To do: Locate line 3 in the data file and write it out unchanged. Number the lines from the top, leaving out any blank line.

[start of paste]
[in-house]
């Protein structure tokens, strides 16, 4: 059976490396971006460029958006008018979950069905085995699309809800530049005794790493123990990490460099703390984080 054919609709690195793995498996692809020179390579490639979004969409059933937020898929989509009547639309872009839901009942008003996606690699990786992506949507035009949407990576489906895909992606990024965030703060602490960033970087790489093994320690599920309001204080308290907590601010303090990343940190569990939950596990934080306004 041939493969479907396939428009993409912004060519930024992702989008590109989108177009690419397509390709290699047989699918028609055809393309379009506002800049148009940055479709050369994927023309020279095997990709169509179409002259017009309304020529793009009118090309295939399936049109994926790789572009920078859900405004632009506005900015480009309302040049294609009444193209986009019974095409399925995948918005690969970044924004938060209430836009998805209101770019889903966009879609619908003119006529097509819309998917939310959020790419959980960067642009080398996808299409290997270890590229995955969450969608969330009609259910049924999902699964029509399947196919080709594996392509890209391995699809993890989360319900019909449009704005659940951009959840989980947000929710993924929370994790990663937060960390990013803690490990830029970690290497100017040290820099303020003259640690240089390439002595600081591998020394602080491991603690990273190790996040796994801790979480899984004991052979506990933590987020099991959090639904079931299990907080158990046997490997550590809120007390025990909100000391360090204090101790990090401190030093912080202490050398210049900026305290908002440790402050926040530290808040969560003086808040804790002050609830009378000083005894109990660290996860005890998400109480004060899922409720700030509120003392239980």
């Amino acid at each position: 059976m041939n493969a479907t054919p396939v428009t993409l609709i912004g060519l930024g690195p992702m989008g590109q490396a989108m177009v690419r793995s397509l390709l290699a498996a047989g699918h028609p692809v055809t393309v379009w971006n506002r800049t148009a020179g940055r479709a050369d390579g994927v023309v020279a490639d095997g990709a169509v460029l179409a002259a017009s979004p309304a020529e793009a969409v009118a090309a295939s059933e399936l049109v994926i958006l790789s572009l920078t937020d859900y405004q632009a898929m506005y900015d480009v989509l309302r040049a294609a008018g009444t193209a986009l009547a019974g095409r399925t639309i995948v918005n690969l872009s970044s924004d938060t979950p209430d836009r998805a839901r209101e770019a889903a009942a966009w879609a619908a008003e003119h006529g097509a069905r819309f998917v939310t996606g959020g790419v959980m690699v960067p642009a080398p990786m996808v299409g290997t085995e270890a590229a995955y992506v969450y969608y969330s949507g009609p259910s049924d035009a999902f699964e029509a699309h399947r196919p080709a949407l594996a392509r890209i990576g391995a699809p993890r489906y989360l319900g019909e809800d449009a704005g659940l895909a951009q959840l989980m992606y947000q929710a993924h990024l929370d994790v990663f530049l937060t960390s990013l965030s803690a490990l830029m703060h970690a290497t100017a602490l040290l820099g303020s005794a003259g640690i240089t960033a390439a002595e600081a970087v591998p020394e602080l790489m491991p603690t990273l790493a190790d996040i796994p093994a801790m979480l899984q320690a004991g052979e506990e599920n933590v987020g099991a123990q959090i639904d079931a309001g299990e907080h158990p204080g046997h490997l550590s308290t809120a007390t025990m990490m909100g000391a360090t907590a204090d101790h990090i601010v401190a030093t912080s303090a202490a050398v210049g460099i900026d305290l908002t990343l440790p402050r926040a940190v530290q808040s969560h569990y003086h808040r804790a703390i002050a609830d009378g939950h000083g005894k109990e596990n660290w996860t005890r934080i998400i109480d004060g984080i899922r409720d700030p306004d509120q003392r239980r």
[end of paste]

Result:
């Amino acid at each position: 059976m041939n493969a479907t054919p396939v428009t993409l609709i912004g060519l930024g690195p992702m989008g590109q490396a989108m177009v690419r793995s397509l390709l290699a498996a047989g699918h028609p692809v055809t393309v379009w971006n506002r800049t148009a020179g940055r479709a050369d390579g994927v023309v020279a490639d095997g990709a169509v460029l179409a002259a017009s979004p309304a020529e793009a969409v009118a090309a295939s059933e399936l049109v994926i958006l790789s572009l920078t937020d859900y405004q632009a898929m506005y900015d480009v989509l309302r040049a294609a008018g009444t193209a986009l009547a019974g095409r399925t639309i995948v918005n690969l872009s970044s924004d938060t979950p209430d836009r998805a839901r209101e770019a889903a009942a966009w879609a619908a008003e003119h006529g097509a069905r819309f998917v939310t996606g959020g790419v959980m690699v960067p642009a080398p990786m996808v299409g290997t085995e270890a590229a995955y992506v969450y969608y969330s949507g009609p259910s049924d035009a999902f699964e029509a699309h399947r196919p080709a949407l594996a392509r890209i990576g391995a699809p993890r489906y989360l319900g019909e809800d449009a704005g659940l895909a951009q959840l989980m992606y947000q929710a993924h990024l929370d994790v990663f530049l937060t960390s990013l965030s803690a490990l830029m703060h970690a290497t100017a602490l040290l820099g303020s005794a003259g640690i240089t960033a390439a002595e600081a970087v591998p020394e602080l790489m491991p603690t990273l790493a190790d996040i796994p093994a801790m979480l899984q320690a004991g052979e506990e599920n933590v987020g099991a123990q959090i639904d079931a309001g299990e907080h158990p204080g046997h490997l550590s308290t809120a007390t025990m990490m909100g000391a360090t907590a204090d101790h990090i601010v401190a030093t912080s303090a202490a050398v210049g460099i900026d305290l908002t990343l440790p402050r926040a940190v530290q808040s969560h569990y003086h808040r804790a703390i002050a609830d009378g939950h000083g005894k109990e596990n660290w996860t005890r934080i998400i109480d004060g984080i899922r409720d700030p306004d509120q003392r239980r």